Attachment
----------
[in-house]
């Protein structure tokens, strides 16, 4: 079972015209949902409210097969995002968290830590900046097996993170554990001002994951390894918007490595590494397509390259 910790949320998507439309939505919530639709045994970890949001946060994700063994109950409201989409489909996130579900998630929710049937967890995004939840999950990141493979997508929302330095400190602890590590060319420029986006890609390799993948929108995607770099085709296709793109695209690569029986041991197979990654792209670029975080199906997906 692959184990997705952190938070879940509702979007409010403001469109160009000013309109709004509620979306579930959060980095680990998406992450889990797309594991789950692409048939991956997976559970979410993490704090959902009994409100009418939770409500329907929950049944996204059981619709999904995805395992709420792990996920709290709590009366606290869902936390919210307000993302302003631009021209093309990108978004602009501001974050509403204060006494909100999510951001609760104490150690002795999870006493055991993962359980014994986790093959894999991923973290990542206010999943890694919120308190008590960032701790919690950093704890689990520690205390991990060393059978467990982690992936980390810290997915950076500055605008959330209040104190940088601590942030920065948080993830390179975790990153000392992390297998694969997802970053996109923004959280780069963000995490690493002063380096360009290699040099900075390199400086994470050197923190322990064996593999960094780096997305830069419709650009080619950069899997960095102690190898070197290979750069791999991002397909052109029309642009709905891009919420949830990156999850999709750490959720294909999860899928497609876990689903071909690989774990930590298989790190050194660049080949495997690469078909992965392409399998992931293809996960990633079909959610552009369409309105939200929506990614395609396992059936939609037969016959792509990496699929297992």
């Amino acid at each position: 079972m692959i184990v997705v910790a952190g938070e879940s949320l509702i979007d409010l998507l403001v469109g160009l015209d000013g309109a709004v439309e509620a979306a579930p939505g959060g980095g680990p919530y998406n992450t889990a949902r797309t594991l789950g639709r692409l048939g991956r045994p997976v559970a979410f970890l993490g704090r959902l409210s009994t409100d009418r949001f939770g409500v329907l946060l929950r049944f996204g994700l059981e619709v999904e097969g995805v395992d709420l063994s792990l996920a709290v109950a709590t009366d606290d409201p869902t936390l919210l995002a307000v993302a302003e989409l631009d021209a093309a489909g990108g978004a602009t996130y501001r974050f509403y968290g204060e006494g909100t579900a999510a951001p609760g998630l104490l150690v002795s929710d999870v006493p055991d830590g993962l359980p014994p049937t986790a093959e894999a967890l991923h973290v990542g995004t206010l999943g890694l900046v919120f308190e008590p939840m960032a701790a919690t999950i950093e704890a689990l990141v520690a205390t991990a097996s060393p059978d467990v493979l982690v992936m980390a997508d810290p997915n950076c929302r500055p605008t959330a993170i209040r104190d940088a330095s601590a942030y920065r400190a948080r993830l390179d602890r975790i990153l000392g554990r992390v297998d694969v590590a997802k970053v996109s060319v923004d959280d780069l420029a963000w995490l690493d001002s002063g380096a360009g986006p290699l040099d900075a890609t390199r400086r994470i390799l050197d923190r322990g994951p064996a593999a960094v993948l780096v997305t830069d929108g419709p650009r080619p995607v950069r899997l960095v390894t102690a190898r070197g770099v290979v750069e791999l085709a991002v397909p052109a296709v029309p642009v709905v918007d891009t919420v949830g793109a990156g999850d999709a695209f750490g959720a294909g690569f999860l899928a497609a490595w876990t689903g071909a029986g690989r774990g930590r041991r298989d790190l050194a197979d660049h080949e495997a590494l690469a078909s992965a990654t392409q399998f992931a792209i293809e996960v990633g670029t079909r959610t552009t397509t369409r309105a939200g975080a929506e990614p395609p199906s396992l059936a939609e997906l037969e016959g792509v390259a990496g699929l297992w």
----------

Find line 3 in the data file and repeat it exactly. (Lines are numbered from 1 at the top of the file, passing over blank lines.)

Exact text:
């Amino acid at each position: 079972m692959i184990v997705v910790a952190g938070e879940s949320l509702i979007d409010l998507l403001v469109g160009l015209d000013g309109a709004v439309e509620a979306a579930p939505g959060g980095g680990p919530y998406n992450t889990a949902r797309t594991l789950g639709r692409l048939g991956r045994p997976v559970a979410f970890l993490g704090r959902l409210s009994t409100d009418r949001f939770g409500v329907l946060l929950r049944f996204g994700l059981e619709v999904e097969g995805v395992d709420l063994s792990l996920a709290v109950a709590t009366d606290d409201p869902t936390l919210l995002a307000v993302a302003e989409l631009d021209a093309a489909g990108g978004a602009t996130y501001r974050f509403y968290g204060e006494g909100t579900a999510a951001p609760g998630l104490l150690v002795s929710d999870v006493p055991d830590g993962l359980p014994p049937t986790a093959e894999a967890l991923h973290v990542g995004t206010l999943g890694l900046v919120f308190e008590p939840m960032a701790a919690t999950i950093e704890a689990l990141v520690a205390t991990a097996s060393p059978d467990v493979l982690v992936m980390a997508d810290p997915n950076c929302r500055p605008t959330a993170i209040r104190d940088a330095s601590a942030y920065r400190a948080r993830l390179d602890r975790i990153l000392g554990r992390v297998d694969v590590a997802k970053v996109s060319v923004d959280d780069l420029a963000w995490l690493d001002s002063g380096a360009g986006p290699l040099d900075a890609t390199r400086r994470i390799l050197d923190r322990g994951p064996a593999a960094v993948l780096v997305t830069d929108g419709p650009r080619p995607v950069r899997l960095v390894t102690a190898r070197g770099v290979v750069e791999l085709a991002v397909p052109a296709v029309p642009v709905v918007d891009t919420v949830g793109a990156g999850d999709a695209f750490g959720a294909g690569f999860l899928a497609a490595w876990t689903g071909a029986g690989r774990g930590r041991r298989d790190l050194a197979d660049h080949e495997a590494l690469a078909s992965a990654t392409q399998f992931a792209i293809e996960v990633g670029t079909r959610t552009t397509t369409r309105a939200g975080a929506e990614p395609p199906s396992l059936a939609e997906l037969e016959g792509v390259a990496g699929l297992w």